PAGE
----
Even during the Vietnam war the AHA would not pass an anti-war resolution, but now, be it resolved:
“that the American Historical Association urge its members through publication of this resolution in Perspectives and other appropriate outlets:
- To take a public stand as citizens on behalf of the values necessary to the practice of our profession; and
- To do whatever they can to bring the Iraq war to a speedy conclusion.”
Perhaps it passed because it doesn’t actually say that “The AHA condemns this war,” but still… it’s annoying when you discover that you’re still in college, with the student government earnestly passing sophomoric resolutions on your behalf. Wankers.
(See Radosh’s article about Eugene Genovese’s successful opposition to an anti-war resolution in the 1960s.)
Later on in 2007, still steamed, I elaborated:
Here is the resolution, in all its inanity:
“Whereas the American Historical Association’s Professional Standards emphasize the importance of open inquiry to the pursuit of historical knowledge;
“Whereas the American Historical Association adopted a resolution in January 2004 re-affirming the principles of free speech, open debate of foreign policy, and open access to government records in furthering the work of the historical profession;
“Whereas during the war in Iraq and the so-called war on terror, the current Administration has violated the above-mentioned standards and principles through the following practices:
“excluding well-recognized foreign scholars;
“condemning as “revisionism” the search for truth about pre-war intelligence;
“re-classifying previously unclassified government documents;
“suspending in certain cases the centuries-old writ of habeas corpus and substituting indefinite administrative detention without specified criminal charges or access to a court of law;
“using interrogation techniques at Guantanamo, Abu-Ghraib, Bagram, and other locations incompatible with respect for the dignity of all persons required by a civilized society;
“Whereas a free society and the unfettered intellectual inquiry essential to the practice of historical research, writing, and teaching are imperiled by the practices described above; and
“Whereas, the foregoing practives are inextricably linked to the war in which the United States is presently engaged in Iraq; now, therefore, be it
“Resolved, That the American Historical Association urges its members through publication of this resolution in Perspectives and other appropriate outlets:
- To take a public stand as citizens on behalf of the values necessary to the practice of our profession; and
- To do whatever they can to bring the Iraq war to a speedy conclusion.”
Of course I have no problem with people who oppose the war, but I would really appreciate it if they would speak for themselves, or form groups for the specific purpose of opposing the war, rather than trying to shanghai the rest of us into taking their position. Yes, the price of liberty is constant vigilance, and I, and as many people as I could have mustered, should have gone to the business meeting and spoken out and voted against this resolution. But it would be really nice if I could take it for granted that I didn’t have to do such a thing. In the world in which I would like to live, people know their place, and would be deeply ashamed of the bloody rudeness of taking a group that is ostensibly a professional association for historians, and trying to turn it into an activist group opposed to the war in Iraq. “Oh, but this issue is too important for such considerations of bourgeois propriety!” they claim. No, it isn’t. Despite the deepest, most self-dramatizing desires of these people, we are not facing the imminent fall of the Constitution and the imposition of martial law in favor of some neo-Nazi regime. Oppose the war by all means, but leave the rest of us out of it! This really is college-sophomore stuff – like “jeans day,” when you are to show your solidarity with homosexual rights by wearing jeans, or so proclaim the few posters here and there about campus, put up the day before the event. So you wear jeans like you do all the time, and no matter how you may feel about gay people, you find that you are cast as supporting them! (Ha ha, caught you!) And no, I don’t find the logic of this resolution very compelling. The attempt to link opposition to the war with the practice of history is about as true as a resolution reading: “Whereas we are distracted because we don’t know where the terrorists are going to strike next, and whereas the violent homophobia and misogyny of Wahhabi Islam are deeply offensive to us, Be It Resolved That the AHA supports President George W. Bush in the Global War on Terror.” Something tells me that a resolution like that is not going to pass any time soon, because we are dealing with American myopia. Some people can’t get visas to come to the United States, and some documents are being reclassified, and some prisoners were abused at Guantanamo and Abu Ghraib! How terrible! OK, but why not compare these things to, for example, the sort of things enumerated in this article. Opening paragraph:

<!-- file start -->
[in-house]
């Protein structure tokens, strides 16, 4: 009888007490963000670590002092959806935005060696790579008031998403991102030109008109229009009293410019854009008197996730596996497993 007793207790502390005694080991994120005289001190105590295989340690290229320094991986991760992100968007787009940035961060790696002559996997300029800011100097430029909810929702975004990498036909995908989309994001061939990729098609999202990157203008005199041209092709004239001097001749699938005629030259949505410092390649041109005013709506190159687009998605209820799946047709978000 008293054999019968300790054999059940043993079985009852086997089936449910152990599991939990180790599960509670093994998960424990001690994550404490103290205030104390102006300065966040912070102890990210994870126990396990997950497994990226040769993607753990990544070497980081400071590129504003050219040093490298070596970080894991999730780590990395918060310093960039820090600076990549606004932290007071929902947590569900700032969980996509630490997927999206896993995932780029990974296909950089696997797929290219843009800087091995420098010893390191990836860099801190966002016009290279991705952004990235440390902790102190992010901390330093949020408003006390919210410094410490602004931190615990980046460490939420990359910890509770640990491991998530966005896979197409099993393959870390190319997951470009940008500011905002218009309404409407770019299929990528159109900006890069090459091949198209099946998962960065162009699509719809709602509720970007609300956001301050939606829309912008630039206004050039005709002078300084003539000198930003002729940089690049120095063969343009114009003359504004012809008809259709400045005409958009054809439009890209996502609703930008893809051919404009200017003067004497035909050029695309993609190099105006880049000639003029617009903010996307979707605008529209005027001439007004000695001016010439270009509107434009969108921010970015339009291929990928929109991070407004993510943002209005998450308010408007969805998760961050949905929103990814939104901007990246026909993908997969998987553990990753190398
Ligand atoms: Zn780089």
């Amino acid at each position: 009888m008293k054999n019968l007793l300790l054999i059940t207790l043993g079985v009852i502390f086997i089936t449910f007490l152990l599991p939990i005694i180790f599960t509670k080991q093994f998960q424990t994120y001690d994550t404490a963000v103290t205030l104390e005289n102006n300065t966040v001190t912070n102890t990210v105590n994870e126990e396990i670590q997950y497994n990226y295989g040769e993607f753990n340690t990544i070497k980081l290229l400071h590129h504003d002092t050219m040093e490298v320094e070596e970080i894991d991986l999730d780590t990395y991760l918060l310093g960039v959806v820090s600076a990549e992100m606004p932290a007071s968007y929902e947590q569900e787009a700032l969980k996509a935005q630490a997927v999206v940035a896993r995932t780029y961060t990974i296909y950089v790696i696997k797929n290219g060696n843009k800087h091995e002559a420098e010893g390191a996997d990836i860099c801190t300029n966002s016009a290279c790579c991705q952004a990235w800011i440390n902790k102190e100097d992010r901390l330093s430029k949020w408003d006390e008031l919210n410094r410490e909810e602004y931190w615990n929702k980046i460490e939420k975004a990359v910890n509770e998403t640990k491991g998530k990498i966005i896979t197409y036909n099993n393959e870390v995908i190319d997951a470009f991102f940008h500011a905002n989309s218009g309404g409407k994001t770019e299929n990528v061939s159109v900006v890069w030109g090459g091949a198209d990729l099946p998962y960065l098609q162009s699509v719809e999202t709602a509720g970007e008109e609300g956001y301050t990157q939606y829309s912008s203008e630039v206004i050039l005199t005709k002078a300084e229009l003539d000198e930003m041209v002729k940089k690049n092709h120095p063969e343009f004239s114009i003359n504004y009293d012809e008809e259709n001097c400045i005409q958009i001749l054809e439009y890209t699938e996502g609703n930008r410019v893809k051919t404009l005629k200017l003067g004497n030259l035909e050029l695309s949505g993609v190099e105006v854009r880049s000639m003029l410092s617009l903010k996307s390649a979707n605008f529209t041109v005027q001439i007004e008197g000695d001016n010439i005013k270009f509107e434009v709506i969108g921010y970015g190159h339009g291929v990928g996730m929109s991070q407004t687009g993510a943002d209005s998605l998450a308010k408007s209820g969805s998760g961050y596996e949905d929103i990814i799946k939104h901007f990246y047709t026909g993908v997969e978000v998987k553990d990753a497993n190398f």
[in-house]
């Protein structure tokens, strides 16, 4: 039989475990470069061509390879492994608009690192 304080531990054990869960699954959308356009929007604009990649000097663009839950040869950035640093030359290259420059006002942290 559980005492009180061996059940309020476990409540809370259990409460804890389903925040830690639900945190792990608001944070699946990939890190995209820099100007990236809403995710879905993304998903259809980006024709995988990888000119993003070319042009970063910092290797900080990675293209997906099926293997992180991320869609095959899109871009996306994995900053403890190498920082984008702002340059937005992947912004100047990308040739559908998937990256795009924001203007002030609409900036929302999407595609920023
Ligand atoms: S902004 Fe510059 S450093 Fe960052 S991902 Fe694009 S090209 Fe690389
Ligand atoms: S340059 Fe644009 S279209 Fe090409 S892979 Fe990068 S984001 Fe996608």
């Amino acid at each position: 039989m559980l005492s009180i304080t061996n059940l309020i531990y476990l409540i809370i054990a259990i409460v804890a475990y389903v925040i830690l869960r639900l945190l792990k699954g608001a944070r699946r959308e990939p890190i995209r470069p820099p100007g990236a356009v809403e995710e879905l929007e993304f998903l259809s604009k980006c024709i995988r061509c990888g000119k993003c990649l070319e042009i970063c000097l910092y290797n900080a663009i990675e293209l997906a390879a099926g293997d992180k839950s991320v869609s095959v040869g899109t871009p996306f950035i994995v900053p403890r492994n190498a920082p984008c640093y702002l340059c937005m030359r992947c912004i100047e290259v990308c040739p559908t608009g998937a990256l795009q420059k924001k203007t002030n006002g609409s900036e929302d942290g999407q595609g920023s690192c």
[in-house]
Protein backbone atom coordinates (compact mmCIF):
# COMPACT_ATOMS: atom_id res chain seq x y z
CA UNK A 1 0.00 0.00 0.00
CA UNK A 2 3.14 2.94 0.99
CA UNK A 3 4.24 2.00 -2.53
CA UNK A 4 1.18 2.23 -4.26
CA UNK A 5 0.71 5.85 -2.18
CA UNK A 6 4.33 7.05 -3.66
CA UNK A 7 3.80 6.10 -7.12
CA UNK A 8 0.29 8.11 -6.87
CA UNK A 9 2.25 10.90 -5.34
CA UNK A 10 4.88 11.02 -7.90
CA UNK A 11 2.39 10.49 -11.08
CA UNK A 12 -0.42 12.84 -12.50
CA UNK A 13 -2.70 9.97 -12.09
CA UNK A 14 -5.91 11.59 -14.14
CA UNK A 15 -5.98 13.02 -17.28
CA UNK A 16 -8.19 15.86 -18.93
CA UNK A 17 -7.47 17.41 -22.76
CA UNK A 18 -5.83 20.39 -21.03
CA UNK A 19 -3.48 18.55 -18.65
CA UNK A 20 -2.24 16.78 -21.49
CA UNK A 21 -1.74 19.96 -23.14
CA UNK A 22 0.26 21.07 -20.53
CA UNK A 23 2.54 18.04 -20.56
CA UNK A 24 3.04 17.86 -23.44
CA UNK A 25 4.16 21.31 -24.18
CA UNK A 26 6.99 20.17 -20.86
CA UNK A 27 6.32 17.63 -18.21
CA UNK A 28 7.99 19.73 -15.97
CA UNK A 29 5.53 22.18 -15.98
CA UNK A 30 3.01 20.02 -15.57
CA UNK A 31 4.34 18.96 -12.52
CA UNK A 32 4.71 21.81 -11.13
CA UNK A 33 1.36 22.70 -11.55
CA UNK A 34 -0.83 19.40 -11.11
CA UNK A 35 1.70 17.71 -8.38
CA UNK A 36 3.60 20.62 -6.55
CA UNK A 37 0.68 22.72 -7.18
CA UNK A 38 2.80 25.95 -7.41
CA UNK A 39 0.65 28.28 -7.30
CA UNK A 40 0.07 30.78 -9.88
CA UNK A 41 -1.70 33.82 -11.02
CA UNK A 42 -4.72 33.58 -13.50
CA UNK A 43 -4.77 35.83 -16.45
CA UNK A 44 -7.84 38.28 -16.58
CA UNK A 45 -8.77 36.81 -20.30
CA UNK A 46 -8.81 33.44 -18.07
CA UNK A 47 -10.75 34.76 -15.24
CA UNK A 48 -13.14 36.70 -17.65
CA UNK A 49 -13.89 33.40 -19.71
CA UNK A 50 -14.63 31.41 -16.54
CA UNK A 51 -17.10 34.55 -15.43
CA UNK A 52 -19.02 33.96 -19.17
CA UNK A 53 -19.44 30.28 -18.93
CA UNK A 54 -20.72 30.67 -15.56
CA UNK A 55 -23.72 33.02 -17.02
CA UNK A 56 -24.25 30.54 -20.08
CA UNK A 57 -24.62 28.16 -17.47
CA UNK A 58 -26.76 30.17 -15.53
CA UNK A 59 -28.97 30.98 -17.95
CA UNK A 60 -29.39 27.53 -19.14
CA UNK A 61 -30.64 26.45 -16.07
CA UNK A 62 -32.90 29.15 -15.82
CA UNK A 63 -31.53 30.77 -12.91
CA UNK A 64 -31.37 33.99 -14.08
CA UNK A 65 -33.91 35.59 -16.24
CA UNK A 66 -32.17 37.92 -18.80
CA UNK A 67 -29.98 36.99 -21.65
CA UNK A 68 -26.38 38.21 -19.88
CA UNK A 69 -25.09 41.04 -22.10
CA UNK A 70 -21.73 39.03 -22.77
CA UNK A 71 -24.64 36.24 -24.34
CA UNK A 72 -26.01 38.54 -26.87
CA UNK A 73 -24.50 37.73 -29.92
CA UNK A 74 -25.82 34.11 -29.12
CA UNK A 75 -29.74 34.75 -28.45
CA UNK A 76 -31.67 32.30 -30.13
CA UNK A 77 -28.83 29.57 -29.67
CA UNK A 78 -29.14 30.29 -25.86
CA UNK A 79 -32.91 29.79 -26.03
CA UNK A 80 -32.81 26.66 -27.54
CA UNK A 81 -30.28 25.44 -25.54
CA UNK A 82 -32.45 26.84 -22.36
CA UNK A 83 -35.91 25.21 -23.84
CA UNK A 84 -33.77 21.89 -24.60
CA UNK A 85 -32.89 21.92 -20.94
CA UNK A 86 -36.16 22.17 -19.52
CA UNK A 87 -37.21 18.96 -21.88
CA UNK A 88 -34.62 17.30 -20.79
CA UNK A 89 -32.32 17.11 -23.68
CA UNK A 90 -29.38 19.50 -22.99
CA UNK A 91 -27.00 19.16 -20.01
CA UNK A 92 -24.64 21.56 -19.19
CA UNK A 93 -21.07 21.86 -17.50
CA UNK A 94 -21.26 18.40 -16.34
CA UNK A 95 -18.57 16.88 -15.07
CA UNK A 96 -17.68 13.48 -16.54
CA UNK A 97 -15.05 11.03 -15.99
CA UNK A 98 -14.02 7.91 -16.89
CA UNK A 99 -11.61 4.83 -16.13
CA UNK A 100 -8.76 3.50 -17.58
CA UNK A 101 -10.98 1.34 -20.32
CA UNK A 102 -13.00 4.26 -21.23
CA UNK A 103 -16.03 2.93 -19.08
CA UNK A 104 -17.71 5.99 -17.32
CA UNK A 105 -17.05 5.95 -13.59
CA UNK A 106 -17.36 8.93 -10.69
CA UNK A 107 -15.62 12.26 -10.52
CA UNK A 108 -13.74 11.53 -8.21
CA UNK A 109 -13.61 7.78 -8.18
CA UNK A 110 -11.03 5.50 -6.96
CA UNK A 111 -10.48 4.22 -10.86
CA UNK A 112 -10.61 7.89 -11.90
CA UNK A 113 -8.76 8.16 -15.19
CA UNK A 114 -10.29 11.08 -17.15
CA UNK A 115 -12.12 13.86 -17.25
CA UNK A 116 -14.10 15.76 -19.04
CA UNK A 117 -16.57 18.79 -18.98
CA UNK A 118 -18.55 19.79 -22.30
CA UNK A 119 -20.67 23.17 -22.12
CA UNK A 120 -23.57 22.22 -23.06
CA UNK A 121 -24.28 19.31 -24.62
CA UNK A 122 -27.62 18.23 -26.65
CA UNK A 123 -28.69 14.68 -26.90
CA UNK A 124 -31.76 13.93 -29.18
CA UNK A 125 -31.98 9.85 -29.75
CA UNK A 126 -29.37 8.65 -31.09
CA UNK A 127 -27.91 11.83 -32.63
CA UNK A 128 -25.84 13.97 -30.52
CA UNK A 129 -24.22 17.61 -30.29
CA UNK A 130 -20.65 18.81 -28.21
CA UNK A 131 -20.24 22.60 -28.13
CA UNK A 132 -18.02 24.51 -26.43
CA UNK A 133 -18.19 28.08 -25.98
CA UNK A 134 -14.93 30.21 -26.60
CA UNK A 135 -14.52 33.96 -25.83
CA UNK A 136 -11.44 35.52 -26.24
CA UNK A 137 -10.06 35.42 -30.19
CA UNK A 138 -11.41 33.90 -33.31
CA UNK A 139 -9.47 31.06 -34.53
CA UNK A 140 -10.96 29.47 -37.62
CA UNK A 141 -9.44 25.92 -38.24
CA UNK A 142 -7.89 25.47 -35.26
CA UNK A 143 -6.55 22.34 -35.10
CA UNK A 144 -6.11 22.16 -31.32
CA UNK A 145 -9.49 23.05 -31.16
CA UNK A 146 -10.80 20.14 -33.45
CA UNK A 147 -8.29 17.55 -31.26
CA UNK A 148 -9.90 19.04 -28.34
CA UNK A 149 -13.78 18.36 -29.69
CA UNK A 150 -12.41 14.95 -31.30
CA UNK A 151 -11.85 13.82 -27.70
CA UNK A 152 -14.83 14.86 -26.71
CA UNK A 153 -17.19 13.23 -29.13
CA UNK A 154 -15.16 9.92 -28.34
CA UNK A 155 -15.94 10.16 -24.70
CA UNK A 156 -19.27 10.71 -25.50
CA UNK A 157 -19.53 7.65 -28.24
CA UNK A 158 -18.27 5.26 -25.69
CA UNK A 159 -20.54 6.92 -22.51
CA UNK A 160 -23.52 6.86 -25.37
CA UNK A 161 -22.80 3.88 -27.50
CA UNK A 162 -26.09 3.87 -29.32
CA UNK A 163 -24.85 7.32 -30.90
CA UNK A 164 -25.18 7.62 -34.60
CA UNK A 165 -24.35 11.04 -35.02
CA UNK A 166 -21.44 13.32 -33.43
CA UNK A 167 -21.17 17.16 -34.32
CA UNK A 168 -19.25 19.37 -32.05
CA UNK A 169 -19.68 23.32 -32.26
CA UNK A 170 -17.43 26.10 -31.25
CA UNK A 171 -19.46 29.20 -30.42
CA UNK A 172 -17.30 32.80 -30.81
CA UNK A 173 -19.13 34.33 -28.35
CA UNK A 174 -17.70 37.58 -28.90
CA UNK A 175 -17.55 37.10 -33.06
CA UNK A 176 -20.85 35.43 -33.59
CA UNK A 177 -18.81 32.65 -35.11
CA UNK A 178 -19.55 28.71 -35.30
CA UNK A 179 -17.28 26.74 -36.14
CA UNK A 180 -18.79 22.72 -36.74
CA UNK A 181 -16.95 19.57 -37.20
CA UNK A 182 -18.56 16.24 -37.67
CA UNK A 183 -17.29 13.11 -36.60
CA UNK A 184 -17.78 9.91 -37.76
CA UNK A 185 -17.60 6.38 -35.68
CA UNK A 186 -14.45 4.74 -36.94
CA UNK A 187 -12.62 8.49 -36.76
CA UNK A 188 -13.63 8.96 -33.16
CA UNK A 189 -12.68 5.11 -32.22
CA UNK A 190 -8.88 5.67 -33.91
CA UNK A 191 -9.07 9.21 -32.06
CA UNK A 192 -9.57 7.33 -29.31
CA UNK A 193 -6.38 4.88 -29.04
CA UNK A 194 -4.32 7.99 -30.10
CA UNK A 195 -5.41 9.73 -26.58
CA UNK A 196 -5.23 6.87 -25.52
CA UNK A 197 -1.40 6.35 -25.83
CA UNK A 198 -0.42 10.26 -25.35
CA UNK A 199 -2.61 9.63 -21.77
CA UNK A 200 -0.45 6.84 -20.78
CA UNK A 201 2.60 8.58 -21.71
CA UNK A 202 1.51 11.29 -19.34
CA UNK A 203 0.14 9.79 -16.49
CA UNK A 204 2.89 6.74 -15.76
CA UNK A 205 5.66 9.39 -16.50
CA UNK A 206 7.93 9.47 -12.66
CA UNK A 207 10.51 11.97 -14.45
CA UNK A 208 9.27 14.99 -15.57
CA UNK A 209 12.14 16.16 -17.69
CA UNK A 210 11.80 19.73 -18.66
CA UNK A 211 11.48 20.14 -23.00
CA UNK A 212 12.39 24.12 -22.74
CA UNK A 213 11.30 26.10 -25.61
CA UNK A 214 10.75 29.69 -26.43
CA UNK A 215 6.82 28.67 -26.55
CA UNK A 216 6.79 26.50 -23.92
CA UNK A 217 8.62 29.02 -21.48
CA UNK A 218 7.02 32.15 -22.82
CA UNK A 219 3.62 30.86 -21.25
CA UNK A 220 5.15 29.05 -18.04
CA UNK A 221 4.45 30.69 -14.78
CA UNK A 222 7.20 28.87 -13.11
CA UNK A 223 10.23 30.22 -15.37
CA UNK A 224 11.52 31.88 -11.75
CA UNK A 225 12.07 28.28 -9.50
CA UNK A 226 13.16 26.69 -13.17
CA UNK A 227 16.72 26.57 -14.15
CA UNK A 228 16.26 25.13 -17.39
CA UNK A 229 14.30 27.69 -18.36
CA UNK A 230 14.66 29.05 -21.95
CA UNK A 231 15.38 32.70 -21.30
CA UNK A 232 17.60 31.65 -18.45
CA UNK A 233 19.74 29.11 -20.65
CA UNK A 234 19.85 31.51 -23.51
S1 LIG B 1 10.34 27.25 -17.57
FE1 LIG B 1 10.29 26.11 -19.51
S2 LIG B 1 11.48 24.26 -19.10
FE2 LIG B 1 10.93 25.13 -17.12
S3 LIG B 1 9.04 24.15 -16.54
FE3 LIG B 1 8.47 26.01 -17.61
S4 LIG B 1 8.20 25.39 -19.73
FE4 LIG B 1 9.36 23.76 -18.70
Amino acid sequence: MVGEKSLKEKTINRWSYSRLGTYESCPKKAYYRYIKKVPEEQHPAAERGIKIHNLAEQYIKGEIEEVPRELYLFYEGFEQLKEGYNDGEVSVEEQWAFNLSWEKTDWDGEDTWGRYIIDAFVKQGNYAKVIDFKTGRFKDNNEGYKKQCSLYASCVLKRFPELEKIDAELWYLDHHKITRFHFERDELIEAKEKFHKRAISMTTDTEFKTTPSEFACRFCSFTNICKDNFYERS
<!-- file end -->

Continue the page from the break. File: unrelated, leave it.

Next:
“Academics who study China, which includes the author, habitually please the Chinese Communist Party, sometimes consciously, and often unconsciously. Our incentives are to conform, and we do so in numerous ways: through the research questions we ask or don’t ask, through the facts we report or ignore, through our use of language, and through what and how we teach.”